GeoServer WFS Performance Comparison

GeoServer is one main component for Cartaro and various customer projects. Therefore we wanted to know under which conditions GeoServer delivers the best WFS (Web Feature Service) performance.

WFS enables the web access to geographical features. Per default, the Geography Markup Language (GML), a XML schema specified by the OGC is used to encode the geodata. Depending on the version of WFS, different versions of GML are being used. Additionally, GeoServer provides GeoJSON as an alternative file format with JSON notation. We wanted to know, which of these file formats gives the best performance and how big the differences are. Furthermore, we were also interested in the difference between GML 2.0 and GML 3.2. We expected a slight advance for GeoJSON due to smaller file sizes and as well an advance for GML 2.0 compared to GML 3.2.

Testing procedure

Comparison of speed was based on the parameters average number of requests per second (req/s) and average response time in milliseconds (ms).

OpenStreetMap data for Switzerland, imported into a PostgreSQL (version 9.1) / PostGIS (Version 2.0) database, were used as data source. The database was added as store to GeoServer (version 2.3.3 / Tomcat6 / OpenJDK). Two example layers with different geometry types were created and used for the test. The first layer, osm_mainroads consists mainly of lines, the second, osm_places mainly of points. PostgreSQL and GeoServer were installed on the same server (Debian Squeeze) with 4GB RAM and 8 cpu cores.

A load test with Apache JMeter was executed on a physically separated server, connected with a gigabit link. Within separate runs, 4, 8, 16 and 32 concurrent requests were performed.

Each run was executed three times to avoid random results and to detect spikes. The final result is the mean value of all three runs. Every request was performed with this parameters:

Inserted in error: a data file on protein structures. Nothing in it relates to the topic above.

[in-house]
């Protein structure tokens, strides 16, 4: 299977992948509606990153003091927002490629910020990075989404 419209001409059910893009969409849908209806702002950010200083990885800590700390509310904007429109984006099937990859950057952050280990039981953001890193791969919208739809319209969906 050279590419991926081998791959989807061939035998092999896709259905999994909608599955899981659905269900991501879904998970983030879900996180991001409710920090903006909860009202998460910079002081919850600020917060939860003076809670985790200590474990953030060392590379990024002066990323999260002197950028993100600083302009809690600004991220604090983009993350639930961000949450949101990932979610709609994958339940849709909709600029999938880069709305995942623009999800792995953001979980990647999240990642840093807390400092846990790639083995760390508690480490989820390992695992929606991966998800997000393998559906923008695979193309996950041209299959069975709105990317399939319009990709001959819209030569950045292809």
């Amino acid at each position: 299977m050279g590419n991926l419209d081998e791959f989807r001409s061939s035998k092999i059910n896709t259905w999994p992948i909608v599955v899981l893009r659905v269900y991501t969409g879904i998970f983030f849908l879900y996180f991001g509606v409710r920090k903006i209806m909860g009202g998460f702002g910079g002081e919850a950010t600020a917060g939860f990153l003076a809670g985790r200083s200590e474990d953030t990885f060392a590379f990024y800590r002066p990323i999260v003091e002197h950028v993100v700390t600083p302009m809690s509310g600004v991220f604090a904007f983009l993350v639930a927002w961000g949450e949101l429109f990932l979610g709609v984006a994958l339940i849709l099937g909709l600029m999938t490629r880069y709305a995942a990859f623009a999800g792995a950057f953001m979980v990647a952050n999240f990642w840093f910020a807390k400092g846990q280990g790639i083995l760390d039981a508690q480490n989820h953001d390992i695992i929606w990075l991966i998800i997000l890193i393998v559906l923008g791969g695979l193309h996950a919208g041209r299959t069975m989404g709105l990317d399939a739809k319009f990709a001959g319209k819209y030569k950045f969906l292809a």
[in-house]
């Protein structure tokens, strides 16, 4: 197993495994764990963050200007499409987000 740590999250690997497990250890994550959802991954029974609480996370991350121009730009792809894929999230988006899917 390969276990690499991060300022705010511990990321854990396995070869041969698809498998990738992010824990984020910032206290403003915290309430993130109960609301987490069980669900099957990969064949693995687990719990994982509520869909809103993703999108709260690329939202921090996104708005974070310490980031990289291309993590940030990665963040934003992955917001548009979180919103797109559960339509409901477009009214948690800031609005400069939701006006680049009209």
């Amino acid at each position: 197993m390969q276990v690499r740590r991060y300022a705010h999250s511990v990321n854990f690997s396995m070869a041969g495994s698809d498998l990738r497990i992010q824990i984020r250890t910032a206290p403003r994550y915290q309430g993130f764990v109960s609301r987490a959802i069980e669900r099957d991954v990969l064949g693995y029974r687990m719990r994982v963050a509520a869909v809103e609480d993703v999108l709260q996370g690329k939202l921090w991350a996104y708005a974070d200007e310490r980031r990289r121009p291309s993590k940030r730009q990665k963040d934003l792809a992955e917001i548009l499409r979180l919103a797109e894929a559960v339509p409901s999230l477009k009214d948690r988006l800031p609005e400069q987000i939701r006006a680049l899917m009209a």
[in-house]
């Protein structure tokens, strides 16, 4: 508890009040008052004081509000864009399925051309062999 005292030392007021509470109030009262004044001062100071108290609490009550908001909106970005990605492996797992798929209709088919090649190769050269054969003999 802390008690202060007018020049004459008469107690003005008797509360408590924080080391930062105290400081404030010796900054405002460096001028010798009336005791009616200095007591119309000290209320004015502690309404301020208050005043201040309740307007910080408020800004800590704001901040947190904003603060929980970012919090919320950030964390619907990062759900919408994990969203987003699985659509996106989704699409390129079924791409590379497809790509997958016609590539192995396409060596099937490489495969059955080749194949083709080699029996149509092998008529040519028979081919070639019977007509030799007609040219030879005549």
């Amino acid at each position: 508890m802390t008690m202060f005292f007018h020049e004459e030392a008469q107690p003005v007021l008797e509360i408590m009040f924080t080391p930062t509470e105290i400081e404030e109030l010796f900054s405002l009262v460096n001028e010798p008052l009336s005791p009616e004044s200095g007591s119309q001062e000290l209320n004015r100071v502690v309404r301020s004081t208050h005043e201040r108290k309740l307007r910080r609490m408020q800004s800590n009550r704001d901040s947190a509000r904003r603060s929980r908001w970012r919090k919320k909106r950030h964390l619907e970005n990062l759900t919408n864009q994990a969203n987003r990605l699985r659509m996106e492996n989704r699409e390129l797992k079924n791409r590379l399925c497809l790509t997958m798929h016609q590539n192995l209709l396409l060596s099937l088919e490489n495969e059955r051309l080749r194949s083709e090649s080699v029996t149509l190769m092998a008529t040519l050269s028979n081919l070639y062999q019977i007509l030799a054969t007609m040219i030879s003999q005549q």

ows?service=WFS&version=2.0.0&request=GetFeature&typeName={typename}&count=200&srsName=EPSG:4326&outputFormat={formatname}

Results for osm_mainroads

Format4 Requests8 Requests16 Requests32 RequestsFile size
GML3.224,2 req/s
140 ms
40 req/s
160 ms
43 req/s
337 ms
43 req/s
700 ms
230 KB
GML283 req/s
30 ms
124 req/s
30 ms
197 req/s
45 ms
230 req/s
100 ms
150 KB
GeoJSON81,5 req/s
33 ms
110 req/s
37 ms
160 req/s
62 ms
180 req/s
142 ms
150 KB

Results for osm_places

Format4 Requests8 Requests16 Requests32 RequestsFile size
GML3.230 req/s
110 ms
51 req/s
112 ms
53 req/s
260 ms
55 req/s
510 ms
100 KB
GML2120 req/s
17 ms
140 req/s
17 ms
200 req/s
44 ms
240 req/s
75 ms
70 KB
GeoJSON117 req/s
17 ms
153 req/s
18 ms
265 req/s
25 ms
310 req/s
66 ms
40 KB

The results show clearly how much slower GML 3.2 is compared to GML 2.0 and GeoJSON. While we expected GML 2.0 to perform slightly better that GML 3.2 due to more efficient XML encodings the size of the difference is surprising. Especially average response time per request becomes unacceptably high with more than eight concurrent requests. Comparison between GML 2.0 and GeoJSON demonstrates the high impact of the data set and the file size on performance. The more complex dataset  osm_mainroads leads to same file size for GML 2.0 and GeoJSON and to a performance benefit for GML. On the other hand, the data set osm_places leads to a smaller file size and a performance benefit for GeoJSON. As result, none of both is better in every case. The difference between GML 2.0 and GeoJSON is however not that big.

If performance is important, the use of GML 3.2 is not advisable. The use of GML 2.0 and GeoJSON seems quite uncritical. If there is the choice between GML 2.0 and GeoJSON, a dedicated comparison should be done to select the faster file format.

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